While the signing of Robin Van Persie, a striker as good as any (when fit) will have buoyed the mood inside Old Trafford, there remains a potential lack in the chemistry of Manchester United's attackers when compared to rivals Manchester City and the rejuvenated Chelsea.
In David Silva, Samir Nasri, Sergio Aguero and Carlos Tevez, City have the best forward quartet in the league, though it is now facing youthful competition in the form of Juan Mata, Oscar, Eden Hazard and Fernando Torres.
Though United still have a plethora of options, their best offensive line of Shinji Kagawa, Antonio Valencia, Wayne Rooney and Van Persie, while formidable, would appear to lack the same technical prowess in moving the ball around in the final third.
Kagawa's arrival will come as a relief given the need for a more natural playmaker than Rooney, but it is a signing that might have made the difference to their trophy cabinet last season, rather than this one.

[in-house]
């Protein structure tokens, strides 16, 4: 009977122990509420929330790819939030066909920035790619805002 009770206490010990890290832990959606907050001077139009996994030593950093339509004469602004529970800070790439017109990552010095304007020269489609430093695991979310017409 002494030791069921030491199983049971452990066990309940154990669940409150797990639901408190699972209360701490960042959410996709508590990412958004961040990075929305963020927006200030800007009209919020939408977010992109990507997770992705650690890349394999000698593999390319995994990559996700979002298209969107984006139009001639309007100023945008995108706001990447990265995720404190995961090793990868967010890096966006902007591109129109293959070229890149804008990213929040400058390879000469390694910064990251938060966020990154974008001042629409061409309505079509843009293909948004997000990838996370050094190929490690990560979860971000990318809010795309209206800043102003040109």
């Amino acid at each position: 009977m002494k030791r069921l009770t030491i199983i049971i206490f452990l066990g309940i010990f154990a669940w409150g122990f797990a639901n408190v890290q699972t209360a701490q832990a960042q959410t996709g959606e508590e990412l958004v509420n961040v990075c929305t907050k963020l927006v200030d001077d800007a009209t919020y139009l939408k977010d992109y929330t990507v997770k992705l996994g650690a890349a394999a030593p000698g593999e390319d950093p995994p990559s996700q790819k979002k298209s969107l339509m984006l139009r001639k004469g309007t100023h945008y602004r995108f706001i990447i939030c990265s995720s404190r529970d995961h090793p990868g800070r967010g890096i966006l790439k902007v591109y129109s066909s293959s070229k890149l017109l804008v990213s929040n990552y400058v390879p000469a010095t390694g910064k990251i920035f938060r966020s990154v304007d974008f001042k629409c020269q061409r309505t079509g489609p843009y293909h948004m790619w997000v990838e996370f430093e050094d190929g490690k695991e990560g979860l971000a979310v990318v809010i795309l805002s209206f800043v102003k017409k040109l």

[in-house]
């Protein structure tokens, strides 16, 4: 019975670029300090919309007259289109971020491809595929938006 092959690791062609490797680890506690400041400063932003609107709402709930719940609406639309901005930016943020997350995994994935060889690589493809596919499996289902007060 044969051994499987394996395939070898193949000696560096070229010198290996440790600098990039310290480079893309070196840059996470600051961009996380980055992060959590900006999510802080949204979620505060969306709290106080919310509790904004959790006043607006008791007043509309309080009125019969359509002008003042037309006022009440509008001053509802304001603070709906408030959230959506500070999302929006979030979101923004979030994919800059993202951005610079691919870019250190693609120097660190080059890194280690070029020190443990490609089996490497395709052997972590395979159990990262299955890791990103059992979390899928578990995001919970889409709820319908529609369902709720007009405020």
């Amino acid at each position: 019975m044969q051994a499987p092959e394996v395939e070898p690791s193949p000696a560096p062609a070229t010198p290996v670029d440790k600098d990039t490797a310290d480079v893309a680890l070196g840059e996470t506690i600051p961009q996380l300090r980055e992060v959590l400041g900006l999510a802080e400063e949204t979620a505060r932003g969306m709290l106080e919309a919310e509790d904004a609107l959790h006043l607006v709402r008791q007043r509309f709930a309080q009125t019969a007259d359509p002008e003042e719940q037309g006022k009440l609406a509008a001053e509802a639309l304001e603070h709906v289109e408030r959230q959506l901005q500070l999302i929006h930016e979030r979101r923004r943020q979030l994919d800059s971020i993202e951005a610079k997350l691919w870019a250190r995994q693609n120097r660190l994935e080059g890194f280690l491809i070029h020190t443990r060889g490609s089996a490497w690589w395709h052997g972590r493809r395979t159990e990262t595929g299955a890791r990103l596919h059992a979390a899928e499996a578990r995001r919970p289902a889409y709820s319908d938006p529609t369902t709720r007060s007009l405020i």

It remains far too early to make any credible assumptions, but as it stands, unless United can find another way to compete—a water-tight defence or a return to genuine counter-attacking wide play—they may struggle to live with their free spending rivals.
In fairness, while their rival's purses are without a doubt larger, City and Chelsea appear to have bought more into the philosophy bench marked by Barcelona than United have. Even Madrid appear to be following suit with the impending arrival of another supreme technician in Luka Modric to intertwine chiefly with Mesut Ozil.
Quick connections in and around the box will require more than just Kagawa, unless every pass he intends to make is a through ball. Over the last two summers, however, the bulk of United's spending appears to have been at either end of the pitch rather than on what takes place in between.
Where United do have a hand up on their rivals, in England at least, is their manager. In Alex Ferguson they must trust, and to put it bluntly, they will have to...